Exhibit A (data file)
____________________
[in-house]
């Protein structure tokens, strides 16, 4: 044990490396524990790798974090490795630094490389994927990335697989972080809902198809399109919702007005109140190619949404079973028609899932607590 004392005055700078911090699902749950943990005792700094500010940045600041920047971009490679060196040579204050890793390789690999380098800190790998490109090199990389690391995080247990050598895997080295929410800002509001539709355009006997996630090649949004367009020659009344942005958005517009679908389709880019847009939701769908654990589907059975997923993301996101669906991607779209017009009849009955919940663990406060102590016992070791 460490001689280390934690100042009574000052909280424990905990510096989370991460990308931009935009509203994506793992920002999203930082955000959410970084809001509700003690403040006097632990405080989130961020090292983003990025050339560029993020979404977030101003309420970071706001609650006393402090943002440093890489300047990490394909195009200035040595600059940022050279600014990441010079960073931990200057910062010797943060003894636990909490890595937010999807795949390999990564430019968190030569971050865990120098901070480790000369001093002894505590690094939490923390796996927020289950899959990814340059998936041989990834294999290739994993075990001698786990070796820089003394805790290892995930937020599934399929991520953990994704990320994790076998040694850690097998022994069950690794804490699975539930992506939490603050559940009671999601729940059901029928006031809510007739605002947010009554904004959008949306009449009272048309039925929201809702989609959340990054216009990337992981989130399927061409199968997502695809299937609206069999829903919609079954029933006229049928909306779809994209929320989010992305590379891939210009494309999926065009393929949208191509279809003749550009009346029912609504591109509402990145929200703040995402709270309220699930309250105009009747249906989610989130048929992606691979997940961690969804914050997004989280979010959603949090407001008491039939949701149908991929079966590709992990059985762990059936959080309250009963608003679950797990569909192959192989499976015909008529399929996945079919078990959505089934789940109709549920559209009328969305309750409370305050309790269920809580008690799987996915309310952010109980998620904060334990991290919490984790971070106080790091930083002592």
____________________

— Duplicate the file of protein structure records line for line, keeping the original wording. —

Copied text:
[in-house]
């Protein structure tokens, strides 16, 4: 044990490396524990790798974090490795630094490389994927990335697989972080809902198809399109919702007005109140190619949404079973028609899932607590 004392005055700078911090699902749950943990005792700094500010940045600041920047971009490679060196040579204050890793390789690999380098800190790998490109090199990389690391995080247990050598895997080295929410800002509001539709355009006997996630090649949004367009020659009344942005958005517009679908389709880019847009939701769908654990589907059975997923993301996101669906991607779209017009009849009955919940663990406060102590016992070791 460490001689280390934690100042009574000052909280424990905990510096989370991460990308931009935009509203994506793992920002999203930082955000959410970084809001509700003690403040006097632990405080989130961020090292983003990025050339560029993020979404977030101003309420970071706001609650006393402090943002440093890489300047990490394909195009200035040595600059940022050279600014990441010079960073931990200057910062010797943060003894636990909490890595937010999807795949390999990564430019968190030569971050865990120098901070480790000369001093002894505590690094939490923390796996927020289950899959990814340059998936041989990834294999290739994993075990001698786990070796820089003394805790290892995930937020599934399929991520953990994704990320994790076998040694850690097998022994069950690794804490699975539930992506939490603050559940009671999601729940059901029928006031809510007739605002947010009554904004959008949306009449009272048309039925929201809702989609959340990054216009990337992981989130399927061409199968997502695809299937609206069999829903919609079954029933006229049928909306779809994209929320989010992305590379891939210009494309999926065009393929949208191509279809003749550009009346029912609504591109509402990145929200703040995402709270309220699930309250105009009747249906989610989130048929992606691979997940961690969804914050997004989280979010959603949090407001008491039939949701149908991929079966590709992990059985762990059936959080309250009963608003679950797990569909192959192989499976015909008529399929996945079919078990959505089934789940109709549920559209009328969305309750409370305050309790269920809580008690799987996915309310952010109980998620904060334990991290919490984790971070106080790091930083002592």